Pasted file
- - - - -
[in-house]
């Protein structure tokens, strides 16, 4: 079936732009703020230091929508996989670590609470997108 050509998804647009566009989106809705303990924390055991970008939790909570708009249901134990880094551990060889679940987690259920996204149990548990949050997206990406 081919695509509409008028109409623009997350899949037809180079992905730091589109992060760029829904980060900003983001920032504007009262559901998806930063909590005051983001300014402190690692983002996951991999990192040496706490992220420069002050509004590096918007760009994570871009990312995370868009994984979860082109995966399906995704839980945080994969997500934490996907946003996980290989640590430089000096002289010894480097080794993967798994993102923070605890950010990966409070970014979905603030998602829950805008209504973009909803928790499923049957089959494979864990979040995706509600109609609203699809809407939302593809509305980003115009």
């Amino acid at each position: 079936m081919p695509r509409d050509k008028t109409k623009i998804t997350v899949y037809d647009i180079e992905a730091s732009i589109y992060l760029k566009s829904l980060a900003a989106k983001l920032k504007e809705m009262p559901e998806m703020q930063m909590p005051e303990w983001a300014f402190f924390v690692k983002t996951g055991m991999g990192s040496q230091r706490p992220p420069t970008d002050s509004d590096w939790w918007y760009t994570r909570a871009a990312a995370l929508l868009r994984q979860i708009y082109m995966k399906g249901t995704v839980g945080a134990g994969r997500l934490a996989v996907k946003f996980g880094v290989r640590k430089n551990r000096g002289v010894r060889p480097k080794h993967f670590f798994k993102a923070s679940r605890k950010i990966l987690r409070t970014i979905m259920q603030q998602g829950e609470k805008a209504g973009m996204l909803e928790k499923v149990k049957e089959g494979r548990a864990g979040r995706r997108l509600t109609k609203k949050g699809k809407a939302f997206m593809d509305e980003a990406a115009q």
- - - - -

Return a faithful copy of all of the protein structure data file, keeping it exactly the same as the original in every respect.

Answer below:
[in-house]
């Protein structure tokens, strides 16, 4: 079936732009703020230091929508996989670590609470997108 050509998804647009566009989106809705303990924390055991970008939790909570708009249901134990880094551990060889679940987690259920996204149990548990949050997206990406 081919695509509409008028109409623009997350899949037809180079992905730091589109992060760029829904980060900003983001920032504007009262559901998806930063909590005051983001300014402190690692983002996951991999990192040496706490992220420069002050509004590096918007760009994570871009990312995370868009994984979860082109995966399906995704839980945080994969997500934490996907946003996980290989640590430089000096002289010894480097080794993967798994993102923070605890950010990966409070970014979905603030998602829950805008209504973009909803928790499923049957089959494979864990979040995706509600109609609203699809809407939302593809509305980003115009």
């Amino acid at each position: 079936m081919p695509r509409d050509k008028t109409k623009i998804t997350v899949y037809d647009i180079e992905a730091s732009i589109y992060l760029k566009s829904l980060a900003a989106k983001l920032k504007e809705m009262p559901e998806m703020q930063m909590p005051e303990w983001a300014f402190f924390v690692k983002t996951g055991m991999g990192s040496q230091r706490p992220p420069t970008d002050s509004d590096w939790w918007y760009t994570r909570a871009a990312a995370l929508l868009r994984q979860i708009y082109m995966k399906g249901t995704v839980g945080a134990g994969r997500l934490a996989v996907k946003f996980g880094v290989r640590k430089n551990r000096g002289v010894r060889p480097k080794h993967f670590f798994k993102a923070s679940r605890k950010i990966l987690r409070t970014i979905m259920q603030q998602g829950e609470k805008a209504g973009m996204l909803e928790k499923v149990k049957e089959g494979r548990a864990g979040r995706r997108l509600t109609k609203k949050g699809k809407a939302f997206m593809d509305e980003a990406a115009q």